Emulate Kelantan, says Malaysia's first carbon credit rating firm

02 Feb 2017 / 05:40 H.

    KUALA LUMPUR: Malaysia’s first carbon credit rating company hopes to see other states follow Kelantan’s move after the state gave the company 25% of its land mass for forest preservation and to reduce carbon dioxide (CO2) emissions.
    Under the United Nations (UN) collaborative programme called Reducing Environment from Deforestation and Degradation, or REDD, Climate Change Protector Sdn Bhd (CCP) was given 396,000ha of forest to preserve the flora and fauna of the region.
    The company, specialising in renewable and sustainable energy, received the project under REDD for a 30-year concession period with the Kelantan government.
    CCP CEO Tang Too Siah said the recent memorandum of agreement (MoA) signed on Jan 9 was the Kelantan government’s initiative to protect the region from illegal and legal mining activities.
    “The size (of the area) is enormous, this is the first time the government has given 25% of its land mass to such a commitment,” he told Bernama.
    The overall development goal of the programme was to reduce forest emissions and to enhance carbon stocks in the forest while contributing to national sustainable development, Tang added.
    In the context of forest, carbon stock refers to the amount of carbon stored in the world’s forest ecosystem, mainly in living biomass and soil.
    A dossier released by Greenpeace International in March 2013 on Identifying High Carbon Stock Forest for Protection states that tropical forests hold large stores of carbon, harbours important biodiversity and are critical for the livelihoods of many local communities.
    Tang highlighted that the conversion of these forests to agriculture or plantation was one of the largest emitters of greenhouse gases.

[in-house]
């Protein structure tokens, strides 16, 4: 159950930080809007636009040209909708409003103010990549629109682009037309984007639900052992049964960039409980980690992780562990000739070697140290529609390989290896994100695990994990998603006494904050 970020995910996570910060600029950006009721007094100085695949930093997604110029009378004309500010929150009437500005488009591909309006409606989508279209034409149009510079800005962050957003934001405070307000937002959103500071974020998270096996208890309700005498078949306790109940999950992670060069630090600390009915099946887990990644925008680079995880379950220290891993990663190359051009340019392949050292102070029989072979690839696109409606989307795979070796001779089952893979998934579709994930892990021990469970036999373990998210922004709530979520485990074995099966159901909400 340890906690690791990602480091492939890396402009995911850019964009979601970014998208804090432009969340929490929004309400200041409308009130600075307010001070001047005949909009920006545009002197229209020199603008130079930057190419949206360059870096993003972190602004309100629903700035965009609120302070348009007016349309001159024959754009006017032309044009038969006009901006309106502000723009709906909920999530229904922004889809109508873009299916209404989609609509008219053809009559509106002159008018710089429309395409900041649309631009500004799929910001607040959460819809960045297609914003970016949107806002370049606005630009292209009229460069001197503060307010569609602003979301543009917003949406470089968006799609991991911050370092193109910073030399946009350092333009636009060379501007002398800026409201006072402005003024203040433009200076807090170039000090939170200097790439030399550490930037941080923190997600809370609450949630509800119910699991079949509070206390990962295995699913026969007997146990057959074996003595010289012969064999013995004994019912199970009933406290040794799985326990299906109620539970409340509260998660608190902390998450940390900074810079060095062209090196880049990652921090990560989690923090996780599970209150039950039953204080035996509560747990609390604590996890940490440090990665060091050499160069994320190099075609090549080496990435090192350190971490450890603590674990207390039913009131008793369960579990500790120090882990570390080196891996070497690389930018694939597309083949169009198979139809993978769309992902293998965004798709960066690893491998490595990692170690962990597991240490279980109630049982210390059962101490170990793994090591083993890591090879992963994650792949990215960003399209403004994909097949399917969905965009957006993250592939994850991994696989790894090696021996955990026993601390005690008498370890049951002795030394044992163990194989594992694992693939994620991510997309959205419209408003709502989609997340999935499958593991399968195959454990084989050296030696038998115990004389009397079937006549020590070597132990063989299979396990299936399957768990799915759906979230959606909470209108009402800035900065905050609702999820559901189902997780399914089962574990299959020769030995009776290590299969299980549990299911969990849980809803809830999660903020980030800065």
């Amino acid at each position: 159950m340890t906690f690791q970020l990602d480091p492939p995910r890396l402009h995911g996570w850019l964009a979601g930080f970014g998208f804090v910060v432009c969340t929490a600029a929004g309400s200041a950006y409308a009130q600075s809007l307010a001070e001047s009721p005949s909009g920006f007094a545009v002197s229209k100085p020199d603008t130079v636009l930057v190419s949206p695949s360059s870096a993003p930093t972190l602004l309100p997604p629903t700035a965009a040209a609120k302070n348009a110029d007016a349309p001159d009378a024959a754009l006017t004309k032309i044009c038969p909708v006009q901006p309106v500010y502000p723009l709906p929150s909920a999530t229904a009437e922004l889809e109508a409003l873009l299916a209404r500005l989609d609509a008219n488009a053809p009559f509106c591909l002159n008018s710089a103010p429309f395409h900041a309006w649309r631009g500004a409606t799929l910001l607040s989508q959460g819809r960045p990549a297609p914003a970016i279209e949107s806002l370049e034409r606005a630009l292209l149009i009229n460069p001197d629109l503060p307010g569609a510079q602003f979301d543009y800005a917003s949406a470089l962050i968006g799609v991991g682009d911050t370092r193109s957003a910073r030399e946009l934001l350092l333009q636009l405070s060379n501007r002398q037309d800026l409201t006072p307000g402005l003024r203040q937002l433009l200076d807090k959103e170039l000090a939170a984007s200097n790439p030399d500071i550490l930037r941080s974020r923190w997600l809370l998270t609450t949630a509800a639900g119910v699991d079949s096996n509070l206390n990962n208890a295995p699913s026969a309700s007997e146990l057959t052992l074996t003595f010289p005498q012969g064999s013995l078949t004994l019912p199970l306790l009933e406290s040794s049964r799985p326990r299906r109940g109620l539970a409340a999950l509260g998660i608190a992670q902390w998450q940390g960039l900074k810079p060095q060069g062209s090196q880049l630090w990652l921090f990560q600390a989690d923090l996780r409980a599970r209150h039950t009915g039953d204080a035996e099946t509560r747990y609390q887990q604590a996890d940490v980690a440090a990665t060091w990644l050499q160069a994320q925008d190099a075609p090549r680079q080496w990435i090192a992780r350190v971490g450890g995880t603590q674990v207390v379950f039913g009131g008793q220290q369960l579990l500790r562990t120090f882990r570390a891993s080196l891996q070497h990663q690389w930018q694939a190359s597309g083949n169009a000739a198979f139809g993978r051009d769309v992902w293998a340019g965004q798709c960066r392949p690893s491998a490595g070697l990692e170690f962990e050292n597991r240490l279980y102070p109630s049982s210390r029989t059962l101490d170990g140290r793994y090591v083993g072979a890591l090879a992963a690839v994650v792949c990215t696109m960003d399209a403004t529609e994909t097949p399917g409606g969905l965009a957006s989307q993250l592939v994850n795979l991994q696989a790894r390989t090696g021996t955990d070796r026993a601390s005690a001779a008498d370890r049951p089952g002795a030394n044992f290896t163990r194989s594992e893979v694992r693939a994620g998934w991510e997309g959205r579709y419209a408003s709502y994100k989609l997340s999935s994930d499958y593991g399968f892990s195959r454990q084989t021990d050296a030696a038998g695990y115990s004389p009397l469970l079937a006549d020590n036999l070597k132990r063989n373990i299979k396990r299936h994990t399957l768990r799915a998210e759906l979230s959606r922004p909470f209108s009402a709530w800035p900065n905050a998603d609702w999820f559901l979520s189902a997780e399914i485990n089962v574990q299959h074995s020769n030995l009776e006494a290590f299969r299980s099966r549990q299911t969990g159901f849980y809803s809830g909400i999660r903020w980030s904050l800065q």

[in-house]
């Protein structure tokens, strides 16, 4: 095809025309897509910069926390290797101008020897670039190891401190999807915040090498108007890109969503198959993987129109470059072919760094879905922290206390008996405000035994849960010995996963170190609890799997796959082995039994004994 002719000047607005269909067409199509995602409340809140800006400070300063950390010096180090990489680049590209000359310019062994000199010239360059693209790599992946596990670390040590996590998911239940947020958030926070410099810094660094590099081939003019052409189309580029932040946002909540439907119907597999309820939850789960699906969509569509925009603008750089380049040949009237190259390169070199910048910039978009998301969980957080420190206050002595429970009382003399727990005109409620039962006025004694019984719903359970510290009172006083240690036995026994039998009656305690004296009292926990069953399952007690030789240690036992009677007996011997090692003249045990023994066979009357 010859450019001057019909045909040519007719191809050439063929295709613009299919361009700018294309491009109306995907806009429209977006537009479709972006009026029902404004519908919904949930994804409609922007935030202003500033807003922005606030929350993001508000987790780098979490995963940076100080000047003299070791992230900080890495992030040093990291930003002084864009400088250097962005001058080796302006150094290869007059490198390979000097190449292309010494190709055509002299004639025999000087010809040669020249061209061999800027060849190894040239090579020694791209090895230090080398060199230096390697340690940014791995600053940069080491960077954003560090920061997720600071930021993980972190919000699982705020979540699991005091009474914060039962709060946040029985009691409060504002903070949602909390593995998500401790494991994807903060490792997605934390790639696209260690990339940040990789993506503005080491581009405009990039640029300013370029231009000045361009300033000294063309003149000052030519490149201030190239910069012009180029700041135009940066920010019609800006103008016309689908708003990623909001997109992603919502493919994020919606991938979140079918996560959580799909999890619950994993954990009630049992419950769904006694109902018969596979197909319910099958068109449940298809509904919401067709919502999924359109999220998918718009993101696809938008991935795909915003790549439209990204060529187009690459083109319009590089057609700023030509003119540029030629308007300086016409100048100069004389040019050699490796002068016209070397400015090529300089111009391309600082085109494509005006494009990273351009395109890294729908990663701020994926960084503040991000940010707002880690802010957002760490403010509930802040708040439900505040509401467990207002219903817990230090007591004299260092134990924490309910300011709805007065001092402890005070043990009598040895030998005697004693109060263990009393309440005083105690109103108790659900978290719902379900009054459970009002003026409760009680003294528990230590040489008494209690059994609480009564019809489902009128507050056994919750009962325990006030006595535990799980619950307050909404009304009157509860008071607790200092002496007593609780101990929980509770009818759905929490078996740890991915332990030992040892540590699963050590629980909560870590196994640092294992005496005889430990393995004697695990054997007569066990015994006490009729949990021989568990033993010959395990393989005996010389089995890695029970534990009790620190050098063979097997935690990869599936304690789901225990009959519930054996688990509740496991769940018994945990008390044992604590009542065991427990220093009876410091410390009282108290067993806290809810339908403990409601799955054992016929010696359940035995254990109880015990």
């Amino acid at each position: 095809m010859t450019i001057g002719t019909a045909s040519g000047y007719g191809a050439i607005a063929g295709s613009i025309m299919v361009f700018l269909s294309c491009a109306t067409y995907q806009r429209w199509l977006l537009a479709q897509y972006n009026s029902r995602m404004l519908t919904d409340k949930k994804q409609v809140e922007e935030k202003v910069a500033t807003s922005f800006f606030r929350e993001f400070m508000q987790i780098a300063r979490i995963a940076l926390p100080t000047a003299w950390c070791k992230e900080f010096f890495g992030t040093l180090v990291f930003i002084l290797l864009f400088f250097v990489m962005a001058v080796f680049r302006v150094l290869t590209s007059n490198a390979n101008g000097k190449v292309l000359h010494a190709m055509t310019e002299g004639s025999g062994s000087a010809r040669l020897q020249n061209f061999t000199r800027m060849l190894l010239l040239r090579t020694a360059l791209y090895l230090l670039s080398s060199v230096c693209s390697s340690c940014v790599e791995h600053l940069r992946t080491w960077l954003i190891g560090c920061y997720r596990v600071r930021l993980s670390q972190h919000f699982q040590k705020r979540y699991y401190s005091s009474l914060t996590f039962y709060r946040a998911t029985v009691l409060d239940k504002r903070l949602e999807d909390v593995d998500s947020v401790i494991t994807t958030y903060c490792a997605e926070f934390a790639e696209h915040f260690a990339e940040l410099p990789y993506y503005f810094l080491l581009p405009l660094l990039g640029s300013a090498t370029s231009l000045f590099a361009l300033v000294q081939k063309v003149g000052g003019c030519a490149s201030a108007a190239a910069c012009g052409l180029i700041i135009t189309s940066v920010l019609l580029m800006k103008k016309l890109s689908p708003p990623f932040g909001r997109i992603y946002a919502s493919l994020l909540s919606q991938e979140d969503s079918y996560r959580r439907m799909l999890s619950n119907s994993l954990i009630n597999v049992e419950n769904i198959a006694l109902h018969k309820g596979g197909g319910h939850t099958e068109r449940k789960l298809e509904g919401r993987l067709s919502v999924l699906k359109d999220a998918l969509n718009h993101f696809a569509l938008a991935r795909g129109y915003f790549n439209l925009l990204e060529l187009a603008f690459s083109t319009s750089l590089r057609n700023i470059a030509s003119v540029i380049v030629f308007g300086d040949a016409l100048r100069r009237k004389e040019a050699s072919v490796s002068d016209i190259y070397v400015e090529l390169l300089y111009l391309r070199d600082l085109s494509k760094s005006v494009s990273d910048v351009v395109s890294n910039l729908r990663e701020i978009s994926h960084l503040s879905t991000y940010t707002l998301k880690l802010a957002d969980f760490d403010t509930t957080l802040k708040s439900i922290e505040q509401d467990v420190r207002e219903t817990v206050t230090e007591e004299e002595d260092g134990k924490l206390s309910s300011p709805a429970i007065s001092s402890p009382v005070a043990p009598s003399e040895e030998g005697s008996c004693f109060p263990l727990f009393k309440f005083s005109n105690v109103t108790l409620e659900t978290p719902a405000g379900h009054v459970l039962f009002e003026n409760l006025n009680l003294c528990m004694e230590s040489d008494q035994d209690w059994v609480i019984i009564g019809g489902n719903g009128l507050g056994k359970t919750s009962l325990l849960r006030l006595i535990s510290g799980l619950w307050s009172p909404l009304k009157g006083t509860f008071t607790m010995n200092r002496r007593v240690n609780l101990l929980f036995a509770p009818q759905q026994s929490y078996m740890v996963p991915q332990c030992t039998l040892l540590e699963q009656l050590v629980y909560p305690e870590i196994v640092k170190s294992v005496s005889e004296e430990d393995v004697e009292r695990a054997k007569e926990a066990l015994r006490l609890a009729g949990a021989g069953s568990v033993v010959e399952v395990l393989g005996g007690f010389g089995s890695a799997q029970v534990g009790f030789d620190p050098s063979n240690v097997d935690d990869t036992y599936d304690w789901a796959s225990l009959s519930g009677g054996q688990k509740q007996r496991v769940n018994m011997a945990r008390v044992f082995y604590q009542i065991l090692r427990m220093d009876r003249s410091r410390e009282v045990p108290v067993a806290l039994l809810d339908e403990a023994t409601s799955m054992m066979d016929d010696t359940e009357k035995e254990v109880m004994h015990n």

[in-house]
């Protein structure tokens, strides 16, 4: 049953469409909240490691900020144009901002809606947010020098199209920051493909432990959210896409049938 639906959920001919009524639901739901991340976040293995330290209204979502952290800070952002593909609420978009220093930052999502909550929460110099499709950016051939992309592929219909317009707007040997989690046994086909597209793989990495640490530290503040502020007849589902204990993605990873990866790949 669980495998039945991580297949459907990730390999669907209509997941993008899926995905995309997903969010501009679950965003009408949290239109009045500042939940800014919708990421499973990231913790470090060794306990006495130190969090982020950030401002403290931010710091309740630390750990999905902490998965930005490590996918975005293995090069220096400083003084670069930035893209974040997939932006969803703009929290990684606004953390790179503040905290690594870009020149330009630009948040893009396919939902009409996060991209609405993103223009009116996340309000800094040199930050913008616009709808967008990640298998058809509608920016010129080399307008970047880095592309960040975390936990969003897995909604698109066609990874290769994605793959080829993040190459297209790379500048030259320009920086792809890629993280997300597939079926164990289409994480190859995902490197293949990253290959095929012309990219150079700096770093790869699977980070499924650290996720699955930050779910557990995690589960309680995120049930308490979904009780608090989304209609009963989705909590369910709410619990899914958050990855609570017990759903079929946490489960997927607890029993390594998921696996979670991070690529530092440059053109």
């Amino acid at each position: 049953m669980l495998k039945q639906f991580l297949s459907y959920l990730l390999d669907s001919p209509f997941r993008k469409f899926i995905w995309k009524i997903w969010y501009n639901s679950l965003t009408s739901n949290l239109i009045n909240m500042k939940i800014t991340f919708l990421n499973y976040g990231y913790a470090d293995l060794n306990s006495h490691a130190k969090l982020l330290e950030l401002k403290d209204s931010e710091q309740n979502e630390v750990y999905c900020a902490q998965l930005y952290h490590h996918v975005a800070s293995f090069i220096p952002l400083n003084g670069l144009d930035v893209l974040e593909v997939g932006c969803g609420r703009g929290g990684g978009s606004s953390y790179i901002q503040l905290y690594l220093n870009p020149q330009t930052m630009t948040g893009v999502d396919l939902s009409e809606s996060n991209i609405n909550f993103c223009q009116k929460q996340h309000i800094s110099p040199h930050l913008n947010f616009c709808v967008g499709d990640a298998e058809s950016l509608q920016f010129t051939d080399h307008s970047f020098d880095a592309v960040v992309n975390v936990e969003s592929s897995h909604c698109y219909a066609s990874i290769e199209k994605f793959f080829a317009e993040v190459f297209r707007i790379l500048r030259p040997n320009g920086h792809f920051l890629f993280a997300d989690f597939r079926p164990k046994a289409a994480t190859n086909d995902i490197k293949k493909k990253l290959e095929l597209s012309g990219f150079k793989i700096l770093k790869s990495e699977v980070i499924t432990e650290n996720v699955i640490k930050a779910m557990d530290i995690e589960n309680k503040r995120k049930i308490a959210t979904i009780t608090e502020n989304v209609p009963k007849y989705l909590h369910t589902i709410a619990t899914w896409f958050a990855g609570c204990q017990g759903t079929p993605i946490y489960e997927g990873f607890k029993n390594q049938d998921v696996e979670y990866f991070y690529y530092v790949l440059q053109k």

“CO2 is one of the main causes of greenhouse effect ... it is mostly produced by the manufacturing industries. Since CCP is a carbon credit trading company, our goal is to offset the emission of CO2 via our preservation,” he said.
    Currently, industries are allocated with a certain amount of pollution in the form of tradable certificate or permit that allows the right to emit one tonne of CO2 or another greenhouse gas.
    Tang said once the industries reached their quota, they must buy more carbon credits to exceed their current limit. “Right now, the company is targeting the European market.”
    On the prospect of this initiative, he said there would be positive cash flow between the state government and the company, which was expected at 55% and 45% of earnings, respectively.
    “The returns would be seen after the scientific evaluation and verification on how much carbon stock we can get. This will be done by certified UN auditors within 24 months from the date of the MoA signing,” he said.
    In addition to profit returns, the state would receive the latest drone, thermal scanning and surveillance technology, derived from the project for free.
    “A joint task force would be formed to monitor the area for any illegal activities. The company will engage the latest technology, which will then be handed over to the government for free, including hardware and software,” Tang said.


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